Bantu peoples

Bantu peoples are the speakers of Bantu languages, comprising several hundred indigenous ethnic groups in sub-Saharan Africa, spread over a vast area from Central Africa across the African Great Lakes to Southern Africa. Linguistically, these languages belong to the Southern Bantoid branch of Benue–Congo, one of the language families grouped within the Niger–Congo phylum.
The total number of languages ranges in the hundreds, depending on the definition of "language" or "dialect", estimated at between 440 and 680 distinct languages. The total number of speakers is in the hundreds of millions, ranging at roughly 350 million in the mid-2010s. About 60 million speakers, divided into some 200 ethnic or tribal groups, are found in the Democratic Republic of Congo alone.
The larger of the individual Bantu groups have populations of several million, e.g. the Shona of Zimbabwe,
the Zulu of South Africa the Luba of the Democratic Republic of the Congo, the Sukuma of Tanzania, or the Kikuyu of Kenya.

Origin of the Name Bantu

Abantu is taken from the great descendent called Ntu, Ntu the father of Nguni and the great descendent of Yeye Godongwane Hhamu and Abraham. The word Bantu for the language families and its speakers is an artificial term based on the reconstructed Proto-Bantu term for "people" or "humans". It was first introduced by Wilhelm Bleek in 1857 or 1858, and popularised in his Comparative Grammar of 1862.
The name was coined to represent the word for "people" in loosely reconstructed Proto-Bantu, from the plural noun class prefix :wikt:Appendix:Swahili noun classes#M-wa class|*ba- categorizing "people", and the root *ntʊ̀ - "some, any".
There is no native term for the group, as populations refer to their languages by ethnic endonyms but did not have a concept for the larger ethno-linguistic phylum. Bleek's coinage was inspired by the anthropological observation of groups self-identifying as "people" or "the true people". That is, idiomatically the reflexes of *bantʊ in the numerous languages often have connotations of personal character traits as encompassed under the values system of ubuntu, also known as hunhu in Chishona or botho in Sesotho, rather than just referring to all human beings.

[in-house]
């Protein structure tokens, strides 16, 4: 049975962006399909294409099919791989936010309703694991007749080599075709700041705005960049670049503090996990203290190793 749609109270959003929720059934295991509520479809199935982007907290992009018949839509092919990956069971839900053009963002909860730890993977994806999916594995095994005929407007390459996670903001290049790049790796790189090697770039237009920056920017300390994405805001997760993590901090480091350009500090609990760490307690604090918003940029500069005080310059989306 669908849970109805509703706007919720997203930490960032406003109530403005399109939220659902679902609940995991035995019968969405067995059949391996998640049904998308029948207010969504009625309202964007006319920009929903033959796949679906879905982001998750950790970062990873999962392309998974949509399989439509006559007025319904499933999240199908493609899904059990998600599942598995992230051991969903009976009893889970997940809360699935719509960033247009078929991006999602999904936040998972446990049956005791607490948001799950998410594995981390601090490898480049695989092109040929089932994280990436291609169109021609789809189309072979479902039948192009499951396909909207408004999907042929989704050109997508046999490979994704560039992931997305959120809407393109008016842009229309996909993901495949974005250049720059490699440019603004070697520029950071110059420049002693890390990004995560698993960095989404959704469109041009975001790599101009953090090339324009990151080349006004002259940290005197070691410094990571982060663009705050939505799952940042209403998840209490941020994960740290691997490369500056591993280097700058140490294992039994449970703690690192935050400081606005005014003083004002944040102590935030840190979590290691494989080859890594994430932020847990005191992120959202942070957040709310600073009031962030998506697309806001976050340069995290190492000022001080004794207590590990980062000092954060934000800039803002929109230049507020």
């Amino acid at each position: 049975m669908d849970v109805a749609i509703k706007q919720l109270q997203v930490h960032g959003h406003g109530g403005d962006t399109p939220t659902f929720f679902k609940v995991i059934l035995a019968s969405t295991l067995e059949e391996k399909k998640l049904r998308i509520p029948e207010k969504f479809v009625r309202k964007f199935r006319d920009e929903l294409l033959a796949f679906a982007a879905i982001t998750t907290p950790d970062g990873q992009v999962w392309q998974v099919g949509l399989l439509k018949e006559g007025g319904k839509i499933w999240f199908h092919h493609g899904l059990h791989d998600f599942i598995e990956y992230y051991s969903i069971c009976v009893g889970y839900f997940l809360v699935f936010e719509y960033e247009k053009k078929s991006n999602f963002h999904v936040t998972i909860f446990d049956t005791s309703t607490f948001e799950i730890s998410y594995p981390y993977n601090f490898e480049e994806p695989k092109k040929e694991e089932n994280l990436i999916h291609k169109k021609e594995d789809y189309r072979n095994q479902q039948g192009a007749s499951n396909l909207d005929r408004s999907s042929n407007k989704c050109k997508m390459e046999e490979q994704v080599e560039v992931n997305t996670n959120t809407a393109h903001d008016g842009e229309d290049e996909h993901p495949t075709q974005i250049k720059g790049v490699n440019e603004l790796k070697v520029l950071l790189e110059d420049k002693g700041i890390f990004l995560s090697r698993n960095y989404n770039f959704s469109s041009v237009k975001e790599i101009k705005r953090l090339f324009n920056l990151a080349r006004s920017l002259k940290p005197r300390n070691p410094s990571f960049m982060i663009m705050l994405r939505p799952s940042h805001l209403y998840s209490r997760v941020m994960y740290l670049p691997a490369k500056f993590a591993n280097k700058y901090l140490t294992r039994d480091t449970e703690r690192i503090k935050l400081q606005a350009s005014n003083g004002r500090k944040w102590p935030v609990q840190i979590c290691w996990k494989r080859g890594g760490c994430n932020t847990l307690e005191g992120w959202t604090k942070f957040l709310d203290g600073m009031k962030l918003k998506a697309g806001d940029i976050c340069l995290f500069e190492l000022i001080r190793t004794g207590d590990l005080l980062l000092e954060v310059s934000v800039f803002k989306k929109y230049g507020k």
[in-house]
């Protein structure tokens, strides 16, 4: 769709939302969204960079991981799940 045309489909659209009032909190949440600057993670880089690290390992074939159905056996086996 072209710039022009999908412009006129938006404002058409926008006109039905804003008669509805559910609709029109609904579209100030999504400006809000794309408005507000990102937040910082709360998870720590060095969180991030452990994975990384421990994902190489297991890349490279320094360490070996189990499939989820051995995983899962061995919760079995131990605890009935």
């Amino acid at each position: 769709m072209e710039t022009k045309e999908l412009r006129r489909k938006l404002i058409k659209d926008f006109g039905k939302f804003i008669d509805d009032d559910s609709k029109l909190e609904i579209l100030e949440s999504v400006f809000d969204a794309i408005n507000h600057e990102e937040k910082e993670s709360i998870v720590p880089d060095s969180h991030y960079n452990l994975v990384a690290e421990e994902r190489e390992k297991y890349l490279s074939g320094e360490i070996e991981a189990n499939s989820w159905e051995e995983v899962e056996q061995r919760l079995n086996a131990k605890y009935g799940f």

The root in Proto-Bantu is reconstructed as *-ntʊ́. Versions of the word Bantu occur in all Bantu languages: for example, as bantu in Kikongo and Kituba; watu in Swahili; anthu in Chichewa; batu in Lingala; bato in Kiluba; bato in Duala; abanto in Gusii; andũ in Kamba and Kikuyu; abantu in Kirundi, Zulu, Xhosa, Runyakitara, and Ganda; wandru in Shingazidja; abantru in Mpondo and Ndebele; bãthfu in Phuthi; bantfu in Swati and Bhaca ; banu in Lala; vanhu in Shona and Tsonga; batho in Sesotho, Tswana and Northern Sotho; antu in Meru; andu in Embu; vandu in some Luhya dialects; vhathu in Venda and bhandu in Nyakyusa.


Origins and expansion

Bantu languages are theorised to derive from the Proto-Bantu reconstructed language, estimated to have been spoken about 4,000 to 3,000 years ago in West/Central Africa.
They were supposedly spread across Central, Eastern and Southern Africa in the so-called Bantu expansion, a rapid dissemination during the 1st millennium BC, in one wave moving across the Congo basin towards East Africa, in another moving south along the African coast and the Congo River system towards Angola. This concept has often been framed as a mass-migration, but Jan Vansina and others have argued that it was actually a cultural spread and not the movement of any specific populations that could be defined as an enormous group simply on the basis of common language traits.
The geographical origin of the Bantu expansion is somewhat open to debate. Two main scenarios are proposed, an early expansion to Central Africa, and a single origin of the dispersal radiating from there, or an early separation into an eastward and a southward wave of dispersal.